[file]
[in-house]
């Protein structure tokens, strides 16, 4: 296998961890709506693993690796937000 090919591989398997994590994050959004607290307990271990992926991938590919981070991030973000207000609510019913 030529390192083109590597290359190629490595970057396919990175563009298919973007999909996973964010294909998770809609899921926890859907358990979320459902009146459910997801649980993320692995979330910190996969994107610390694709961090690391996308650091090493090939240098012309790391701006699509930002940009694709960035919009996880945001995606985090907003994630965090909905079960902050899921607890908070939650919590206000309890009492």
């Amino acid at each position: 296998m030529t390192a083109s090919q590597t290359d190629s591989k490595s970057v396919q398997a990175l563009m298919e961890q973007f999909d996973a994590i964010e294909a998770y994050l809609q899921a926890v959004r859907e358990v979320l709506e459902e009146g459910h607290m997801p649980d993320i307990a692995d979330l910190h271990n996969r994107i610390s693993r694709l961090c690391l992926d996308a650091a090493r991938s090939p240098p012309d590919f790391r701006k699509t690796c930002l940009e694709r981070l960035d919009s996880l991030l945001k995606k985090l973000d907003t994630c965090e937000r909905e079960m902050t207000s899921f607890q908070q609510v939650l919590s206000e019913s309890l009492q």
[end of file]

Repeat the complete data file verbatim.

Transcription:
[in-house]
């Protein structure tokens, strides 16, 4: 296998961890709506693993690796937000 090919591989398997994590994050959004607290307990271990992926991938590919981070991030973000207000609510019913 030529390192083109590597290359190629490595970057396919990175563009298919973007999909996973964010294909998770809609899921926890859907358990979320459902009146459910997801649980993320692995979330910190996969994107610390694709961090690391996308650091090493090939240098012309790391701006699509930002940009694709960035919009996880945001995606985090907003994630965090909905079960902050899921607890908070939650919590206000309890009492």
């Amino acid at each position: 296998m030529t390192a083109s090919q590597t290359d190629s591989k490595s970057v396919q398997a990175l563009m298919e961890q973007f999909d996973a994590i964010e294909a998770y994050l809609q899921a926890v959004r859907e358990v979320l709506e459902e009146g459910h607290m997801p649980d993320i307990a692995d979330l910190h271990n996969r994107i610390s693993r694709l961090c690391l992926d996308a650091a090493r991938s090939p240098p012309d590919f790391r701006k699509t690796c930002l940009e694709r981070l960035d919009s996880l991030l945001k995606k985090l973000d907003t994630c965090e937000r909905e079960m902050t207000s899921f607890q908070q609510v939650l919590s206000e019913s309890l009492q």